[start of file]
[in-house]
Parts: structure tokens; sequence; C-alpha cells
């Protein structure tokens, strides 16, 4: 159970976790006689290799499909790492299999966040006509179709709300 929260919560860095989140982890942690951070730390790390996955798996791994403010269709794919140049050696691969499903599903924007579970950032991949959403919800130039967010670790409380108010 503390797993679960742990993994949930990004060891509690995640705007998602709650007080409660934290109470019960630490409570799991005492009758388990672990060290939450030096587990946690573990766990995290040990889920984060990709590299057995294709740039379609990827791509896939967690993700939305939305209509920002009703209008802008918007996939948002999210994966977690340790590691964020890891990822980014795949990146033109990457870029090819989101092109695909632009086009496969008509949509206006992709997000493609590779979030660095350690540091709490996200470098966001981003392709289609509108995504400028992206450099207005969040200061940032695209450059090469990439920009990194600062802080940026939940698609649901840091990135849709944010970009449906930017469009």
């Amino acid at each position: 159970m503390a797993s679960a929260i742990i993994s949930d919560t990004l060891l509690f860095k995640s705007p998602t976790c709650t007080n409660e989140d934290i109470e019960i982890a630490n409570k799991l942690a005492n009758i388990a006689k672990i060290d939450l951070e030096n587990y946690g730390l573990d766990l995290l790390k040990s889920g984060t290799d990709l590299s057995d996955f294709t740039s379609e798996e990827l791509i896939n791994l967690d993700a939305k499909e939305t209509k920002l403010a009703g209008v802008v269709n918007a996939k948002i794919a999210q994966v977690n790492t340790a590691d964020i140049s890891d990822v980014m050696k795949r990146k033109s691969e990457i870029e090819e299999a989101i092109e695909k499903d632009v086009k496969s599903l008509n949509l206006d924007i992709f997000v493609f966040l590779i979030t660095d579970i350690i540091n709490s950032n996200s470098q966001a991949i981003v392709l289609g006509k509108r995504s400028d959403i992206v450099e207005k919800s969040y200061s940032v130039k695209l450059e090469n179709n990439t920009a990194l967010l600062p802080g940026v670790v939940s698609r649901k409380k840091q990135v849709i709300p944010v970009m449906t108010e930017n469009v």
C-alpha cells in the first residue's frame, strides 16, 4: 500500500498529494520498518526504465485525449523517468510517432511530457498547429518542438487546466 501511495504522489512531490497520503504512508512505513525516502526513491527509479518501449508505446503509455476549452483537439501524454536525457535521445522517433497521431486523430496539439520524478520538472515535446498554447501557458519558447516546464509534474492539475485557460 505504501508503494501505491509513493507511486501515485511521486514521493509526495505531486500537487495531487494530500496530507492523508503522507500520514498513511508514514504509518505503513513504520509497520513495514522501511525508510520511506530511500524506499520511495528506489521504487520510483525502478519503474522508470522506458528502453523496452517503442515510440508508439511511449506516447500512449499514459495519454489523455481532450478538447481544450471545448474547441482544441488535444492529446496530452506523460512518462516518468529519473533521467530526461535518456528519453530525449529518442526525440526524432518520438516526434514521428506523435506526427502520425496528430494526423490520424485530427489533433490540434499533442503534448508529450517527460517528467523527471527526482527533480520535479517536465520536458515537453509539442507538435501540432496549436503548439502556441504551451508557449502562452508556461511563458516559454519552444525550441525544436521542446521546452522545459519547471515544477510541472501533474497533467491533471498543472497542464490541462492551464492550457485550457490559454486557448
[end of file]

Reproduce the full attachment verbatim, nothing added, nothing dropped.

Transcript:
[in-house]
Parts: structure tokens; sequence; C-alpha cells
């Protein structure tokens, strides 16, 4: 159970976790006689290799499909790492299999966040006509179709709300 929260919560860095989140982890942690951070730390790390996955798996791994403010269709794919140049050696691969499903599903924007579970950032991949959403919800130039967010670790409380108010 503390797993679960742990993994949930990004060891509690995640705007998602709650007080409660934290109470019960630490409570799991005492009758388990672990060290939450030096587990946690573990766990995290040990889920984060990709590299057995294709740039379609990827791509896939967690993700939305939305209509920002009703209008802008918007996939948002999210994966977690340790590691964020890891990822980014795949990146033109990457870029090819989101092109695909632009086009496969008509949509206006992709997000493609590779979030660095350690540091709490996200470098966001981003392709289609509108995504400028992206450099207005969040200061940032695209450059090469990439920009990194600062802080940026939940698609649901840091990135849709944010970009449906930017469009």
């Amino acid at each position: 159970m503390a797993s679960a929260i742990i993994s949930d919560t990004l060891l509690f860095k995640s705007p998602t976790c709650t007080n409660e989140d934290i109470e019960i982890a630490n409570k799991l942690a005492n009758i388990a006689k672990i060290d939450l951070e030096n587990y946690g730390l573990d766990l995290l790390k040990s889920g984060t290799d990709l590299s057995d996955f294709t740039s379609e798996e990827l791509i896939n791994l967690d993700a939305k499909e939305t209509k920002l403010a009703g209008v802008v269709n918007a996939k948002i794919a999210q994966v977690n790492t340790a590691d964020i140049s890891d990822v980014m050696k795949r990146k033109s691969e990457i870029e090819e299999a989101i092109e695909k499903d632009v086009k496969s599903l008509n949509l206006d924007i992709f997000v493609f966040l590779i979030t660095d579970i350690i540091n709490s950032n996200s470098q966001a991949i981003v392709l289609g006509k509108r995504s400028d959403i992206v450099e207005k919800s969040y200061s940032v130039k695209l450059e090469n179709n990439t920009a990194l967010l600062p802080g940026v670790v939940s698609r649901k409380k840091q990135v849709i709300p944010v970009m449906t108010e930017n469009v």
C-alpha cells in the first residue's frame, strides 16, 4: 500500500498529494520498518526504465485525449523517468510517432511530457498547429518542438487546466 501511495504522489512531490497520503504512508512505513525516502526513491527509479518501449508505446503509455476549452483537439501524454536525457535521445522517433497521431486523430496539439520524478520538472515535446498554447501557458519558447516546464509534474492539475485557460 505504501508503494501505491509513493507511486501515485511521486514521493509526495505531486500537487495531487494530500496530507492523508503522507500520514498513511508514514504509518505503513513504520509497520513495514522501511525508510520511506530511500524506499520511495528506489521504487520510483525502478519503474522508470522506458528502453523496452517503442515510440508508439511511449506516447500512449499514459495519454489523455481532450478538447481544450471545448474547441482544441488535444492529446496530452506523460512518462516518468529519473533521467530526461535518456528519453530525449529518442526525440526524432518520438516526434514521428506523435506526427502520425496528430494526423490520424485530427489533433490540434499533442503534448508529450517527460517528467523527471527526482527533480520535479517536465520536458515537453509539442507538435501540432496549436503548439502556441504551451508557449502562452508556461511563458516559454519552444525550441525544436521542446521546452522545459519547471515544477510541472501533474497533467491533471498543472497542464490541462492551464492550457485550457490559454486557448